New and Notable

As the haunting season grows near, we will be seeing a lot of new releases in the horror genre. Here are a few that you might find interesting:


My Heart is a Chainsaw – This is the newest from Stephen Graham Jones. It sounds like it will be a combination of mystery and horror, with some slasher aspects to it. I am always impressed with this author’s work, and you can read my posts about a couple of his other books here: Mongrels and The Ones That Got Away.

Survive the Night – Riley Sager is one of my new favorites and his works always contain both thriller and horror elements. I’ve had this one on my list at the library for awhile now and am really looking forward to getting my hands on it! You can read my short review of one of his previous books here: Final Girls.

The Final Girl Support Group – Grady Hendrix is amazing at being able to blend dark humor into his horror works. This is his newest and I highly recommend him, so don’t be surprised if you see a review of it featured here in the near future. Also, be sure to check out his back catalog, including the wonderful Paperbacks from Hell.

Cunning Folk – Adam Nevill’s upcoming release is about the neighbors from hell. It releases October 25th – just in time for Halloween – but in the meantime you can check out some of his other works, such as the absolutely amazing The Ritual, which was also made into a movie. I think that Nevill is one of the best new folk horror writers out there!

TV Series

American Horror Story is back and it sounds like it will be a slightly different format this season with a split between two different storylines. I’ve watched the first few episodes and am loving it so far! It’s an FX series that is also available the next day on Hulu.

Shudder picked up Slasher for a new season. This show has always meant business, and this season is no different. So far there are lots of brutal kills with a masked slasher that is perfect for plague season. New episodes drop on Thursdays.


Candyman just released last week and I’m really looking forward to seeing what Nia DaCosta does with Clive Barker’s wonderful story.

Here are a few more that we have to look forward to:

Happy haunting everyone! I’ll be back in a couple weeks with a new review!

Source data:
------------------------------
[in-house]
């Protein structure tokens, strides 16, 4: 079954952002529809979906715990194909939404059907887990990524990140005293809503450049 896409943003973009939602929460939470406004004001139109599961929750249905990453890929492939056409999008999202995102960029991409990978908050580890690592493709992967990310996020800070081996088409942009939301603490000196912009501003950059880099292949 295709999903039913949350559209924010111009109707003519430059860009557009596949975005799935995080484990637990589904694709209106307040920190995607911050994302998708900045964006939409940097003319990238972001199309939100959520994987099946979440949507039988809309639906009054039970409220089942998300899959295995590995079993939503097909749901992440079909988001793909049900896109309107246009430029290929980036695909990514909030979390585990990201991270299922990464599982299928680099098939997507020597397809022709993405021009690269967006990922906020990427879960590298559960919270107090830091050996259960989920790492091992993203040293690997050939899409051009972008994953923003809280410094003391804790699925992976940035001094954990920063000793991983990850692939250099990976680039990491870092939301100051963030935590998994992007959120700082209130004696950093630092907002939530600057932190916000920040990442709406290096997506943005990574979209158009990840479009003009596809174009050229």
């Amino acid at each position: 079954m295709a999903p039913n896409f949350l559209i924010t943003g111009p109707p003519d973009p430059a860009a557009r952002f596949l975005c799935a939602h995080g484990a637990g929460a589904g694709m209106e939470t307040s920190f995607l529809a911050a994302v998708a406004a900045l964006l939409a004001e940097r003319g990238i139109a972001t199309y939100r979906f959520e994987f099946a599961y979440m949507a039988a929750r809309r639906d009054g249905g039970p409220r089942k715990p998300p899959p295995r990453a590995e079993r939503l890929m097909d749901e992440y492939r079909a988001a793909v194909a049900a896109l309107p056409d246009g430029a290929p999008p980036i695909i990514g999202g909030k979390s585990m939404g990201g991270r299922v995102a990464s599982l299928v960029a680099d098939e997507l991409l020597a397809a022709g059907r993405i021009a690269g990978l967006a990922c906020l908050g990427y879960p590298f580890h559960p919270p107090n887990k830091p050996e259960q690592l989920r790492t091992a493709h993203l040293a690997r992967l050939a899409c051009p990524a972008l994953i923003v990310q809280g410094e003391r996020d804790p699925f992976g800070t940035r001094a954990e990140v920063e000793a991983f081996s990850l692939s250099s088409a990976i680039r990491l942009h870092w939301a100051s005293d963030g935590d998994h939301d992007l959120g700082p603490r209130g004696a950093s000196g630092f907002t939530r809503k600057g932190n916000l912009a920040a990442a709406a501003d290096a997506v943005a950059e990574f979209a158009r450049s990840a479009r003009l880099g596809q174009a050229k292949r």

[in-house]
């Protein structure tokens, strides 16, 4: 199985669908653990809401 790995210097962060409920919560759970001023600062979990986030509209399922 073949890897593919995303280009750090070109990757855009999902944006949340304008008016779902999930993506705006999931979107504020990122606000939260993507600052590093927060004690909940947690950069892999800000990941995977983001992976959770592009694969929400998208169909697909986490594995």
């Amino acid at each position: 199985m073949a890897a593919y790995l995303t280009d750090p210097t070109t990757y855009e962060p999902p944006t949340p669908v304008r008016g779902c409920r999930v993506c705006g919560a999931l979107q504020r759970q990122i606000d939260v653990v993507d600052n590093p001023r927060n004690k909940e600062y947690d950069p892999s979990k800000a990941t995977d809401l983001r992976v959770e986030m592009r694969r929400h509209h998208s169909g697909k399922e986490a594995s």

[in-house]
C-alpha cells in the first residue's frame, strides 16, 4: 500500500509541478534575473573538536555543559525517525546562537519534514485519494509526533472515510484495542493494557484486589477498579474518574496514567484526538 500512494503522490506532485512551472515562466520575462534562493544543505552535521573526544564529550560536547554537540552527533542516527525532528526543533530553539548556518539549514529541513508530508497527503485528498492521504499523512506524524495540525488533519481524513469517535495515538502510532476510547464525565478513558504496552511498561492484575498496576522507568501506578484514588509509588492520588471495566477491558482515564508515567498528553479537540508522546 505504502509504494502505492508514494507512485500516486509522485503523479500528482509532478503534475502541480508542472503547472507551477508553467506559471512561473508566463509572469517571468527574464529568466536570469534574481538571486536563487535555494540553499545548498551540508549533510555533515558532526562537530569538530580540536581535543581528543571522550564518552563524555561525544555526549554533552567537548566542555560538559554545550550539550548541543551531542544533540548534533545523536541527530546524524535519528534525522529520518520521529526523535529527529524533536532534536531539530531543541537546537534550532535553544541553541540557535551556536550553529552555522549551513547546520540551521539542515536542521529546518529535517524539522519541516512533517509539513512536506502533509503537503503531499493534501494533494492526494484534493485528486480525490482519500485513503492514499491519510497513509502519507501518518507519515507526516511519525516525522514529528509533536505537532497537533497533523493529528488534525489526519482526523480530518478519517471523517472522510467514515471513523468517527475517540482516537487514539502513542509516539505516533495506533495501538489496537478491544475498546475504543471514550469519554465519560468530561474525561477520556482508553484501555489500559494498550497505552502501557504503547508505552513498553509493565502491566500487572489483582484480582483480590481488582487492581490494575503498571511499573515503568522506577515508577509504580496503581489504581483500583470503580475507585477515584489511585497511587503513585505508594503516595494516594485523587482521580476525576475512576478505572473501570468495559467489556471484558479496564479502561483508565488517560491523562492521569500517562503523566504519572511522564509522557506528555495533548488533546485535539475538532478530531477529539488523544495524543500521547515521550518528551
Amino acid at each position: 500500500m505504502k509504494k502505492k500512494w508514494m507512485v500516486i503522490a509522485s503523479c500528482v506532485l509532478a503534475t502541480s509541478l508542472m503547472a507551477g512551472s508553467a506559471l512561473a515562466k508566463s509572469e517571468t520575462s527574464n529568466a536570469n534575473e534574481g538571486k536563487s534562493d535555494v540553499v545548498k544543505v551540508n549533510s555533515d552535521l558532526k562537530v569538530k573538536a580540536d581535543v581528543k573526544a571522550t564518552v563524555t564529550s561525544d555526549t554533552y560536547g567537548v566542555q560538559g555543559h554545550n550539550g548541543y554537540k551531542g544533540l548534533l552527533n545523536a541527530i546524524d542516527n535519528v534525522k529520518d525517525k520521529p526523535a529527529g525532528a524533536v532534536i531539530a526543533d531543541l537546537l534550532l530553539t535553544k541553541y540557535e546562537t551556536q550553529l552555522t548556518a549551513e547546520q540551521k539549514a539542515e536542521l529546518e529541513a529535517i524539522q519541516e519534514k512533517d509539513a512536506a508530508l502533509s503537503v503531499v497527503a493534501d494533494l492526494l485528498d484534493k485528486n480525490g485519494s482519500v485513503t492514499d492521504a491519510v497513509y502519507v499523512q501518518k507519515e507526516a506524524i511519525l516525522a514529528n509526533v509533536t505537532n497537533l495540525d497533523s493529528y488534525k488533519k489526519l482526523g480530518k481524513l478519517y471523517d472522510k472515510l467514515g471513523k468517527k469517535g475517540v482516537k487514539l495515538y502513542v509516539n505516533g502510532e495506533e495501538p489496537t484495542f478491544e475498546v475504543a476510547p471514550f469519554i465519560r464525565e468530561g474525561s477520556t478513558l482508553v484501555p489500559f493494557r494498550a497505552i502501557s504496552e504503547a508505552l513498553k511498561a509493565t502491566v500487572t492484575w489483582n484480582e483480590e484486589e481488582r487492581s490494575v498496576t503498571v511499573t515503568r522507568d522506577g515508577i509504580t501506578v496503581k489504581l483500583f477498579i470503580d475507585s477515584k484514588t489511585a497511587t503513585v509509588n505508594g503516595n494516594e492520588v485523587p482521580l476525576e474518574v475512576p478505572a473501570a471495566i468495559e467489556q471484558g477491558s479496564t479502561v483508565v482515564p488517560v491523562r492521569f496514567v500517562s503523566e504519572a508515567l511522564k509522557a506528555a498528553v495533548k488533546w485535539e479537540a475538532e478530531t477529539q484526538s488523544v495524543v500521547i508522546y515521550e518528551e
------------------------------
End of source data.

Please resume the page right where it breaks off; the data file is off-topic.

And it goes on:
Dracul: The Terrifying Origins of a Horror Classic

DraculEven casual horror readers will likely be familiar with the fact that Bram Stoker’s Dracula is a foundational classic in the genre. Over the years, the vampire trope has spawned a multitude of variants from the more civilized ones in Anne Rice’s and Stephanie Meyers’s sprawling series, to the more brutish type found in the works of those by Brian Lumley, and Guillermo DelToro and Chuck Hogan.

In 2018, the great-grandnewphew of Bram Stoker co-wrote with J.D. Barker, Dracul, a prequel to the classic that claimed to draw on “scholarly research of the original, unedited version of Stoker’s 1897 tale of the undead count, as well as Stoker family legends.” The origin legend of the classic contends that the first 102 pages of the original manuscript for Dracula submitted by Stoker were cut, and that in those pages information was included to prove that the story was, in fact, not fiction. The publisher determined those pages too terrifying to include within the work – a thrilling concept and one that would seem destined to intrigue many modern day readers. Additional interesting information can be found regarding the historical aspect here.

The book crafted by Stoker and Barker is intriguing and immediately captured my attention due to the threat of impending kinder-trauma. We are introduced to a young Bram Stoker still living at home with his parents and siblings, and learn that Bram suffers from an unnamed disease that causes him to be extremely weak and in ill health, and which has kept him confined to his room for the majority of his short life. The family has hired a nanny, Ellen Crone, to help take care of the brood of children, and it is this mysterious nanny who is the focus of the book. Ellen has managed to revive Bram several times when he became so sick that it was feared he would die, but her methods are mysterious and extremely secretive, and seem to require her to disappear for several days afterwards. After saving him from one particularly disastrous episode of illness, Bram emerges a changed child. Suddenly he has energy and appetite, and he is able to easily leave his room and participate in lengthy and somewhat arduous investigative excursions with his sister as they delve ever more deeply into the secretive life of Ellen. It is a mystery that is destined to occupy them for many years of their lives, and one that eventually brings the siblings back together as young adults for a final confrontation with Ellen Crone and the dark secrets of her past.

I found many themes within the book that are common to those found in Dracula, and it seems to work well in establishing the behaviors and events that we find in the later classic as existing in part of a larger pattern that has been followed for centuries by the creator vampire. There were many interesting touches that I particularly enjoyed, such as the elusive nature of Ellen Crone’s looks – Bram’s sister finds it impossible to capture her likeness in a drawing, which seemed an interesting play on the idea of vampires not being visible in mirrors. The character development is engaging, descriptions of the settings and scenes are lush and detailed, and I often felt transported back in time as a witness to the frightening situations. 

This book is a great pick for any readers who enjoy period horror and the specific type of vampire created in the classic work. It also looks like it has been optioned for movie rights, so we may see an interpretation of it on the big screen some day.